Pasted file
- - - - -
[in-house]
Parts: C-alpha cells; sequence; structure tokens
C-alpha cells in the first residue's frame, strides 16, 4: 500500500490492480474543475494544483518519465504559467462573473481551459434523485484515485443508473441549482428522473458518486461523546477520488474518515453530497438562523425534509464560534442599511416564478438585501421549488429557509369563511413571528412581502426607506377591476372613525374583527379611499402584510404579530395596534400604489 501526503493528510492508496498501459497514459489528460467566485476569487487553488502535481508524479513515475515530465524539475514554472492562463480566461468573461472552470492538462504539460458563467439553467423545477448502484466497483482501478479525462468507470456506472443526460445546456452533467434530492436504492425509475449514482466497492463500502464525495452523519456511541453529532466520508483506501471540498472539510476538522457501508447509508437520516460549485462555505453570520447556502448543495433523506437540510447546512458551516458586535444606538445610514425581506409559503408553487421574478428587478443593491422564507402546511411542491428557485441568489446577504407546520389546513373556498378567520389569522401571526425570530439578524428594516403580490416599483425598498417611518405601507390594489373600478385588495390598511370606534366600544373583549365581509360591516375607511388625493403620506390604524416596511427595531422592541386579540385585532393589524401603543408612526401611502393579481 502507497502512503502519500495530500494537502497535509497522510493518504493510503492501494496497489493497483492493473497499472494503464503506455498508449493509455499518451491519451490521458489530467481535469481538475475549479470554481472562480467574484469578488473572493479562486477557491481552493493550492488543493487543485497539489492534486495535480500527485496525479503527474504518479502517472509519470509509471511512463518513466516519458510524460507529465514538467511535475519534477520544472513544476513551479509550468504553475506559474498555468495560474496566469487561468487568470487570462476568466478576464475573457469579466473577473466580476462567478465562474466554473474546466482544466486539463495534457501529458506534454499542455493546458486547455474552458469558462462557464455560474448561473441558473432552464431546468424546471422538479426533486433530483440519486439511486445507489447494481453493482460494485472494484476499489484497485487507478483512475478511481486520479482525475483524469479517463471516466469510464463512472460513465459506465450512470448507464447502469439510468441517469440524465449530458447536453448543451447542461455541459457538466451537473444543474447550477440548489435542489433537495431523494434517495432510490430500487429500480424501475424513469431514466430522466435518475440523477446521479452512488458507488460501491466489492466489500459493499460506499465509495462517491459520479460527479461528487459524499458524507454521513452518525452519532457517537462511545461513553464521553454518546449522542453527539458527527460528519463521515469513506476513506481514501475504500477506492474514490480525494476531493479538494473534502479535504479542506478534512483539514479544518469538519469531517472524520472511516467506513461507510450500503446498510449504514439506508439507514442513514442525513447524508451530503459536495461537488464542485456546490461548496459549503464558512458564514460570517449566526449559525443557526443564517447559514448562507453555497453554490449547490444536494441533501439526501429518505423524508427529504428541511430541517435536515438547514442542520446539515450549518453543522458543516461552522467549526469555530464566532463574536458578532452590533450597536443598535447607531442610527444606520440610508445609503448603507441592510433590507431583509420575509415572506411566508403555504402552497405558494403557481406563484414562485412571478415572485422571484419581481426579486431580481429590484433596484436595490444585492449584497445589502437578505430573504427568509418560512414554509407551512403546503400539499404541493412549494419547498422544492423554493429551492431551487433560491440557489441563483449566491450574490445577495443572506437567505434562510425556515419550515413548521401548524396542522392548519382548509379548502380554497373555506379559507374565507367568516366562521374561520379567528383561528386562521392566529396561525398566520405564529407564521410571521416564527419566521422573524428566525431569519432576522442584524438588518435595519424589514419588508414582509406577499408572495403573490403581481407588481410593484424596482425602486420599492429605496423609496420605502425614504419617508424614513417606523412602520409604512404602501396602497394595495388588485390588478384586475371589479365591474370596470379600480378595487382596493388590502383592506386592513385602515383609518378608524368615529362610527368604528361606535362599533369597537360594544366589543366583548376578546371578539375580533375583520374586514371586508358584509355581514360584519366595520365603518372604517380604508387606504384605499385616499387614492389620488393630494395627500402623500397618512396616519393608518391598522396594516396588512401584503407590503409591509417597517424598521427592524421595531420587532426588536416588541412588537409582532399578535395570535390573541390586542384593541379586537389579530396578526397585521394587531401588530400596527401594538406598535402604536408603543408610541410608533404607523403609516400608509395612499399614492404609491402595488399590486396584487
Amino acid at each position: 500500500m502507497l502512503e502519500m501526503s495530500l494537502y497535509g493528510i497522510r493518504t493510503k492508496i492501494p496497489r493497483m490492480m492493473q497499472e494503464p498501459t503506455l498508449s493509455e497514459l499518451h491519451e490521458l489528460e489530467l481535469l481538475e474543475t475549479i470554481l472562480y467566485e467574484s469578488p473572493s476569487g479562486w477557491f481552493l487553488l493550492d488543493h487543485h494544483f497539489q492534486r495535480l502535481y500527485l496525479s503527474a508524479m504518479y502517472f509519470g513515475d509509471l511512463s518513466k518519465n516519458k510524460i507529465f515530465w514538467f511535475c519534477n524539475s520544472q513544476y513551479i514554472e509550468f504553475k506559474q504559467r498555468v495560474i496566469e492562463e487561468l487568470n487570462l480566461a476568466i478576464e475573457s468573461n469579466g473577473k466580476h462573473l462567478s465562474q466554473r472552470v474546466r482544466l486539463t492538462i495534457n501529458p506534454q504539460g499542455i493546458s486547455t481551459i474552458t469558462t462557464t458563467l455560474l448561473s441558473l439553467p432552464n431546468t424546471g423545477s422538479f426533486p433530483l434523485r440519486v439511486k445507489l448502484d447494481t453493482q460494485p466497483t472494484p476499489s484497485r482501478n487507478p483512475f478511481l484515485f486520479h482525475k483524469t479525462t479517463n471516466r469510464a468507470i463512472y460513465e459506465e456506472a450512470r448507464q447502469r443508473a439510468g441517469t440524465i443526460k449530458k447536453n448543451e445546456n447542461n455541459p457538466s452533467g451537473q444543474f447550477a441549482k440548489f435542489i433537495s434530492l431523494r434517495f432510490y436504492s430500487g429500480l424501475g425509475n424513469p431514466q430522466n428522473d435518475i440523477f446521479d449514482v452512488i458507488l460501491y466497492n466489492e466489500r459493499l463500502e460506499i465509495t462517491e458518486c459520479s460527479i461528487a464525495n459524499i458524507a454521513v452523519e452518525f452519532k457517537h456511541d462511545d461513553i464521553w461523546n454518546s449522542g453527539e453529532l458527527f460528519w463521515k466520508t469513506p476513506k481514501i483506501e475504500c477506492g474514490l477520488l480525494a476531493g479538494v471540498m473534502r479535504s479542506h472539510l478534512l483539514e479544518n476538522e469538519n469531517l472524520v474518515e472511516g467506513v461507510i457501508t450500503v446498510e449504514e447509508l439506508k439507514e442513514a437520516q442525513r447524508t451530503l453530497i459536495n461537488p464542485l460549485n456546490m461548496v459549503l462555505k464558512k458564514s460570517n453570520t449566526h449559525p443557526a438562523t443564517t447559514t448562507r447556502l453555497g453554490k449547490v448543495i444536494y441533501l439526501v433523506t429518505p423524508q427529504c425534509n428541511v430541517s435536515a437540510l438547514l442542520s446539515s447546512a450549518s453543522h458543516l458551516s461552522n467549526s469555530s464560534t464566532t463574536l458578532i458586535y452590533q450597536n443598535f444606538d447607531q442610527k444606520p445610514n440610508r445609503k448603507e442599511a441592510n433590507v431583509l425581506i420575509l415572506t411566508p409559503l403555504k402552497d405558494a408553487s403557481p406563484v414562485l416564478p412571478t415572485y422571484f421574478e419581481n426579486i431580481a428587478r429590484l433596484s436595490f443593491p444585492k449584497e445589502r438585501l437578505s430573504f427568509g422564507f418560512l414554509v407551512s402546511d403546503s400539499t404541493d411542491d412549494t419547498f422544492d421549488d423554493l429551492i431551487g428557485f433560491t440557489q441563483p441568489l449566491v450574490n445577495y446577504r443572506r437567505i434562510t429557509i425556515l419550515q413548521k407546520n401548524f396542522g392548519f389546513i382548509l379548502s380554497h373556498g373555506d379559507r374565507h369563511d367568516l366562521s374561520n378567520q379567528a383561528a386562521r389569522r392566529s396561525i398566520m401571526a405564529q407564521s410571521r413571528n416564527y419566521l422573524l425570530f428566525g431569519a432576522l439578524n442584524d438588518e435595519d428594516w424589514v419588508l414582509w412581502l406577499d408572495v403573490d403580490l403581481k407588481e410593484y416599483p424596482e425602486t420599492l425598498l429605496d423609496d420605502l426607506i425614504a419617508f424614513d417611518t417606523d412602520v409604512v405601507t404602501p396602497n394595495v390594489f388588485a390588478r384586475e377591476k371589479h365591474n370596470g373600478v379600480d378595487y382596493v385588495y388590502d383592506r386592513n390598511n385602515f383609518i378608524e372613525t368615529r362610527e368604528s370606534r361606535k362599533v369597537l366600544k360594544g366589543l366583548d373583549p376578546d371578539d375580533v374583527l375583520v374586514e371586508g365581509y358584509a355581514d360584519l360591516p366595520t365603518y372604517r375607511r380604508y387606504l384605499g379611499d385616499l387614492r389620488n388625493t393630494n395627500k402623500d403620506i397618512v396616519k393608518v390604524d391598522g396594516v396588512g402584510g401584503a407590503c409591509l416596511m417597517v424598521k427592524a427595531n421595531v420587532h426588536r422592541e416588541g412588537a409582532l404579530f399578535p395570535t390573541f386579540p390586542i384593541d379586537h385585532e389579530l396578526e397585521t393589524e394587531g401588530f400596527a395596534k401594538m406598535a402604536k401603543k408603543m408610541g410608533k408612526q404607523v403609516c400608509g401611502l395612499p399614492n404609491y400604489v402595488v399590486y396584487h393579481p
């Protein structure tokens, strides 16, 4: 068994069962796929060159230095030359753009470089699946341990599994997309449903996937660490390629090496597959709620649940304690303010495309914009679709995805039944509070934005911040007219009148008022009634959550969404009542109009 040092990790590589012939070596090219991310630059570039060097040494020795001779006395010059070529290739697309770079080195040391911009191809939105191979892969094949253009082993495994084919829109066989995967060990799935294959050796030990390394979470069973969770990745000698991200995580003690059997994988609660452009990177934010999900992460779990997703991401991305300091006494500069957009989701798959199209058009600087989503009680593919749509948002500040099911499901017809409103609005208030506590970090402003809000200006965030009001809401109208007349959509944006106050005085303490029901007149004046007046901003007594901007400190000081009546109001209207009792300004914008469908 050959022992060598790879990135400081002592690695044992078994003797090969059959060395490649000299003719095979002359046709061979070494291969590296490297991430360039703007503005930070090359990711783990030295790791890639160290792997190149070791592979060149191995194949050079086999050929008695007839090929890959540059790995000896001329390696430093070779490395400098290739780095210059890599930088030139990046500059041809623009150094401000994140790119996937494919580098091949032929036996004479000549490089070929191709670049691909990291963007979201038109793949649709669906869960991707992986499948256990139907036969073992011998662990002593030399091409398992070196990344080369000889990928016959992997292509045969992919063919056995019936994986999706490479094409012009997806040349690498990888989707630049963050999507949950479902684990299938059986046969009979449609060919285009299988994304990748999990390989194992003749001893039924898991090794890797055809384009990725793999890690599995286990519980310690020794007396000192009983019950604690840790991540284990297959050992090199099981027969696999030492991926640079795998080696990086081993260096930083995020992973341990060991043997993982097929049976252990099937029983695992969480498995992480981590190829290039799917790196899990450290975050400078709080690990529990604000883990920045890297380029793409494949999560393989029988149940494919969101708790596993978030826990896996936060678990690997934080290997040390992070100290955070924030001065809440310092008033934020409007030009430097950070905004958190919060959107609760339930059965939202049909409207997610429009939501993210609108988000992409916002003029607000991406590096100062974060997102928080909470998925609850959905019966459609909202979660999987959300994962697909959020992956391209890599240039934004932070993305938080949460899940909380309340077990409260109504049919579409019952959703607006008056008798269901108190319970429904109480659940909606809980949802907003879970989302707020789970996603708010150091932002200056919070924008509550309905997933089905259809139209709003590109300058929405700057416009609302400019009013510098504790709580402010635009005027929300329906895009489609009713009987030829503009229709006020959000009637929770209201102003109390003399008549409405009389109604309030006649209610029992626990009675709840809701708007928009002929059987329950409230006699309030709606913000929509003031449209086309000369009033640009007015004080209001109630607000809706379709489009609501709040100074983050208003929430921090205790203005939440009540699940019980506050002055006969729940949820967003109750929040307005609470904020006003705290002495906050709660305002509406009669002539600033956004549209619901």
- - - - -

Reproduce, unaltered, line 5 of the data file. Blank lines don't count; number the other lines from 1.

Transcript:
């Protein structure tokens, strides 16, 4: 068994069962796929060159230095030359753009470089699946341990599994997309449903996937660490390629090496597959709620649940304690303010495309914009679709995805039944509070934005911040007219009148008022009634959550969404009542109009 040092990790590589012939070596090219991310630059570039060097040494020795001779006395010059070529290739697309770079080195040391911009191809939105191979892969094949253009082993495994084919829109066989995967060990799935294959050796030990390394979470069973969770990745000698991200995580003690059997994988609660452009990177934010999900992460779990997703991401991305300091006494500069957009989701798959199209058009600087989503009680593919749509948002500040099911499901017809409103609005208030506590970090402003809000200006965030009001809401109208007349959509944006106050005085303490029901007149004046007046901003007594901007400190000081009546109001209207009792300004914008469908 050959022992060598790879990135400081002592690695044992078994003797090969059959060395490649000299003719095979002359046709061979070494291969590296490297991430360039703007503005930070090359990711783990030295790791890639160290792997190149070791592979060149191995194949050079086999050929008695007839090929890959540059790995000896001329390696430093070779490395400098290739780095210059890599930088030139990046500059041809623009150094401000994140790119996937494919580098091949032929036996004479000549490089070929191709670049691909990291963007979201038109793949649709669906869960991707992986499948256990139907036969073992011998662990002593030399091409398992070196990344080369000889990928016959992997292509045969992919063919056995019936994986999706490479094409012009997806040349690498990888989707630049963050999507949950479902684990299938059986046969009979449609060919285009299988994304990748999990390989194992003749001893039924898991090794890797055809384009990725793999890690599995286990519980310690020794007396000192009983019950604690840790991540284990297959050992090199099981027969696999030492991926640079795998080696990086081993260096930083995020992973341990060991043997993982097929049976252990099937029983695992969480498995992480981590190829290039799917790196899990450290975050400078709080690990529990604000883990920045890297380029793409494949999560393989029988149940494919969101708790596993978030826990896996936060678990690997934080290997040390992070100290955070924030001065809440310092008033934020409007030009430097950070905004958190919060959107609760339930059965939202049909409207997610429009939501993210609108988000992409916002003029607000991406590096100062974060997102928080909470998925609850959905019966459609909202979660999987959300994962697909959020992956391209890599240039934004932070993305938080949460899940909380309340077990409260109504049919579409019952959703607006008056008798269901108190319970429904109480659940909606809980949802907003879970989302707020789970996603708010150091932002200056919070924008509550309905997933089905259809139209709003590109300058929405700057416009609302400019009013510098504790709580402010635009005027929300329906895009489609009713009987030829503009229709006020959000009637929770209201102003109390003399008549409405009389109604309030006649209610029992626990009675709840809701708007928009002929059987329950409230006699309030709606913000929509003031449209086309000369009033640009007015004080209001109630607000809706379709489009609501709040100074983050208003929430921090205790203005939440009540699940019980506050002055006969729940949820967003109750929040307005609470904020006003705290002495906050709660305002509406009669002539600033956004549209619901």